ESPN has shown the ability to forgive certain sport’s personalities they consider relevant if they are able to capitalize on that person’s fame for their gain despite said person hitting players, throwing temper tantrums, throwing a chair across the court during a time out of a college basketball game, allegedly shooting at others with a shotgun, allegedly repeatedly threatening violence on numerous occasions to others, attacking an assistant coach and, perhaps the most important grievance, leaving a program in the middle of the season… just like Petrino. This impressive list of horrific actions is not compiled by numerous persons just Bob Knight.
ESPN’s hypocrisy shows no bounds. Former Indiana and Texas Tech men’s basketball coach, Bob Knight, has been an ESPN commentator since leaving the Red Raiders program (gasp) in the middle of the 2008 season.
Knight even belittled ESPN reporter Jeremy Schapp during an interview two days after being fired as head men’s basketball coach by the Hoosiers administration in September of 2000.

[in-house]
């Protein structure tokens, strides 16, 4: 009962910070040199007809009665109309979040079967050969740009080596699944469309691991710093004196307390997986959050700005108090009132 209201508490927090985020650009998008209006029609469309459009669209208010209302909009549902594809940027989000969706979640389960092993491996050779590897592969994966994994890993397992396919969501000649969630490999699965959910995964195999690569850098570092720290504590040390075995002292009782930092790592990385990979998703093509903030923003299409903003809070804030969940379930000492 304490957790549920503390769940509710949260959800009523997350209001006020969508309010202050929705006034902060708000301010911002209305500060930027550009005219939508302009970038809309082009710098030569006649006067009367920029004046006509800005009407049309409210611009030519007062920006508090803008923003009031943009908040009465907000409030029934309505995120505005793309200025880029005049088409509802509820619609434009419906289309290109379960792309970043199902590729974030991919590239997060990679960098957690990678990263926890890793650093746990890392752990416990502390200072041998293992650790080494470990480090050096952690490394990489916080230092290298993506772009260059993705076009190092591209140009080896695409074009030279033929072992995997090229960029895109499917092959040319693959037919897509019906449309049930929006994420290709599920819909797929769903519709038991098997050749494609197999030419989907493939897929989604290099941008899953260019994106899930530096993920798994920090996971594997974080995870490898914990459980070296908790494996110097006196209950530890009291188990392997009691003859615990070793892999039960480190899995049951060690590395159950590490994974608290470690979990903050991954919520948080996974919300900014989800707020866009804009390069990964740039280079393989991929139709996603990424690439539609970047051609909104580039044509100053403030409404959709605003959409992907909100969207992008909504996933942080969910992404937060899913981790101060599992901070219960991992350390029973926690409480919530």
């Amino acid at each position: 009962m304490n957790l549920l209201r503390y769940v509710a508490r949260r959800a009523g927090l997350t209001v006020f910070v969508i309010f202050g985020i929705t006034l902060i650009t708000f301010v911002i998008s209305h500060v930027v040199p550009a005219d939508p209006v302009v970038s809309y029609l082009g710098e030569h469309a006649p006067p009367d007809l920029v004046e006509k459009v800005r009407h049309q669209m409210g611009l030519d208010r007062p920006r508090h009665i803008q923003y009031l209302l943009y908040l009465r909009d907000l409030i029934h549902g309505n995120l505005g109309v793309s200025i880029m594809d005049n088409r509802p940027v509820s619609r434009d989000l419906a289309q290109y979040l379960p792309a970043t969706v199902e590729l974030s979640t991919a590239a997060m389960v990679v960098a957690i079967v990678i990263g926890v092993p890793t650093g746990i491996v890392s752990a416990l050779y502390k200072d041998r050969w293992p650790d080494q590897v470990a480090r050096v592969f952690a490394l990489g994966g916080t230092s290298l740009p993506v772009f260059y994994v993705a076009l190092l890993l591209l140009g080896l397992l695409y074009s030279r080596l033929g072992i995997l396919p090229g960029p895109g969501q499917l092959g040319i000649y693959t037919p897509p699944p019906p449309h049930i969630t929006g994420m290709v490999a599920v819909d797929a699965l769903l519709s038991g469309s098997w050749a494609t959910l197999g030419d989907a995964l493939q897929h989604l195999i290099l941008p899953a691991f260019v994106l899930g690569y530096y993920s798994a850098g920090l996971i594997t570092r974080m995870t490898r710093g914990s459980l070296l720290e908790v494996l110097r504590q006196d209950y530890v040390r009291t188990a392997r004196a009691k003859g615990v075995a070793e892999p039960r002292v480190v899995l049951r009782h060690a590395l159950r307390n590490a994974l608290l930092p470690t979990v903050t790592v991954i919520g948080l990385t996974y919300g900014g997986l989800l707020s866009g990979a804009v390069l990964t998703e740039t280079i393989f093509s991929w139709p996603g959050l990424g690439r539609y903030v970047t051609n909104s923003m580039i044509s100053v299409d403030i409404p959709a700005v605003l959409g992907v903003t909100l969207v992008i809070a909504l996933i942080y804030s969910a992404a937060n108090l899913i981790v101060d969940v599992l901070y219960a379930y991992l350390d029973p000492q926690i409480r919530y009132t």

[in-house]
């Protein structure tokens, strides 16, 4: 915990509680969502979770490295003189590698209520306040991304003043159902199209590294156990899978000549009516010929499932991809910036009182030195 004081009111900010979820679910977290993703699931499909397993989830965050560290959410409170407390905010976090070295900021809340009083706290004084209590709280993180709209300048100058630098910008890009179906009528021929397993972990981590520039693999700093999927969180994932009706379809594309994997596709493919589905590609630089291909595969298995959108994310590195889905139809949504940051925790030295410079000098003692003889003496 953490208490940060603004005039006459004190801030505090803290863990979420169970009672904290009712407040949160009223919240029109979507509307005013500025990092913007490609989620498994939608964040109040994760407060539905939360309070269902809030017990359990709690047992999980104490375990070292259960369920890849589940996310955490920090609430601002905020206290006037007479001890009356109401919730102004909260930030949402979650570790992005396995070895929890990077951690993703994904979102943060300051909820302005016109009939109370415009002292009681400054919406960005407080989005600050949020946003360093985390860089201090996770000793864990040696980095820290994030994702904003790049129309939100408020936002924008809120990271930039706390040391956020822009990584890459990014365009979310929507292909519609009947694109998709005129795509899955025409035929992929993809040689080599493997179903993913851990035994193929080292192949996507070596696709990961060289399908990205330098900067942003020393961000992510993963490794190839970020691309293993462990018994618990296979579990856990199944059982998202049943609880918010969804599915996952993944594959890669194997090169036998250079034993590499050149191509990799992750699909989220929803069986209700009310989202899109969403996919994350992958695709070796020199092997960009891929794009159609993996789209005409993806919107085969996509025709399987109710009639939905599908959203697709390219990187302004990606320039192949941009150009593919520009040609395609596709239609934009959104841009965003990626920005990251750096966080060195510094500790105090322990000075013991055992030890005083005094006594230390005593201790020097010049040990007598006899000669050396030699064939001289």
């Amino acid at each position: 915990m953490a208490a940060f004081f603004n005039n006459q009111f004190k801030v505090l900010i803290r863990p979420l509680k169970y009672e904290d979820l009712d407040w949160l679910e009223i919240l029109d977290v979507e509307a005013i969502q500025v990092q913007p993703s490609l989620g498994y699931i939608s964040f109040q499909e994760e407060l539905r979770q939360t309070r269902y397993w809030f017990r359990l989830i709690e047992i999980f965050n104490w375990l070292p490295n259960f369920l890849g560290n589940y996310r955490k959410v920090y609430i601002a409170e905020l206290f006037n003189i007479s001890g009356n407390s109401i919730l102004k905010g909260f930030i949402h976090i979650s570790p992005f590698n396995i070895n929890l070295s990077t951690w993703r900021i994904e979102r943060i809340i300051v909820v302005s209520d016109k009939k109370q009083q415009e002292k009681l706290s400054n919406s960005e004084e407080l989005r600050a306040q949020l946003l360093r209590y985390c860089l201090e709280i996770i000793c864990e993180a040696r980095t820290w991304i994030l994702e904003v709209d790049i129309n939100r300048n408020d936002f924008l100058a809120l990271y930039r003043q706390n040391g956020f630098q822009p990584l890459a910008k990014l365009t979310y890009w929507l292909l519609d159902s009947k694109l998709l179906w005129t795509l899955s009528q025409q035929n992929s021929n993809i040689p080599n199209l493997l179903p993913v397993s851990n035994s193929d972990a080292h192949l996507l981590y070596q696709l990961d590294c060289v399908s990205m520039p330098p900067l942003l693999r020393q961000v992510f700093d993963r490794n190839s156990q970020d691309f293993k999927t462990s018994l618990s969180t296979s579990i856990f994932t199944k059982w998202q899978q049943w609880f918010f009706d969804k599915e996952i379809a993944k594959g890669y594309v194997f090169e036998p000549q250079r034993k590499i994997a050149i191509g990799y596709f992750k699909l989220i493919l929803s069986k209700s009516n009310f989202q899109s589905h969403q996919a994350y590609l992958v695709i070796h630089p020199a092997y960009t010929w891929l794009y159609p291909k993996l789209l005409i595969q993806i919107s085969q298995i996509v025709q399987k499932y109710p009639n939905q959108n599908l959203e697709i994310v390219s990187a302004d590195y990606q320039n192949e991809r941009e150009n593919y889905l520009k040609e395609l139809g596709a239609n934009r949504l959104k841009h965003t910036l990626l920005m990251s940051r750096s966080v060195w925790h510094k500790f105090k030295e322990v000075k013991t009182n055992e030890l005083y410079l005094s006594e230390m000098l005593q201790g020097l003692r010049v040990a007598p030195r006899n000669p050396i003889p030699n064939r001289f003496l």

Knight also lied about placing his hands around a player’s throat and only admitted to doing so after video tape surfaced of the altercation.
Perhaps that was a different time, almost 12 years ago, creating yet another magical loophole in the pass-fail system we have created for sport’s figures.
Fans are taught from an early age to love one team and hate everything associated with other teams. That is the nature of sports and it works well on the high school, college, and pro levels.
Rivalry games are among the best games to watch in all of sports. The passion, emotion, and animosity shown between rival teams and the fans make for entertaining matchups.
When real world issues arise, giving a pass for some sport’s figures while hating others for making similar or even lesser mistakes makes little sense. This action promotes hypocrisy and makes fools of us all.
Only because we like a person for their charm, physical abilities, potential marketing revenue capabilities, or the mascot emblazed across their shirt before being traded to another team does the sport’s world say it is okay to cheat, lie, and abuse others.
Cheer for Josh Hamilton and Tiger Woods if it makes you happy. They are amazingly talented individuals at their given craft.
Like Bob Knight for his basketball accomplishments, persona, and gruff personality. But understand others are condemned for their actions and treated like the villains the national media has made them out to be. Right or wrong, there really is a fine line between some of our sport’s heroes and some of our sport’s villains.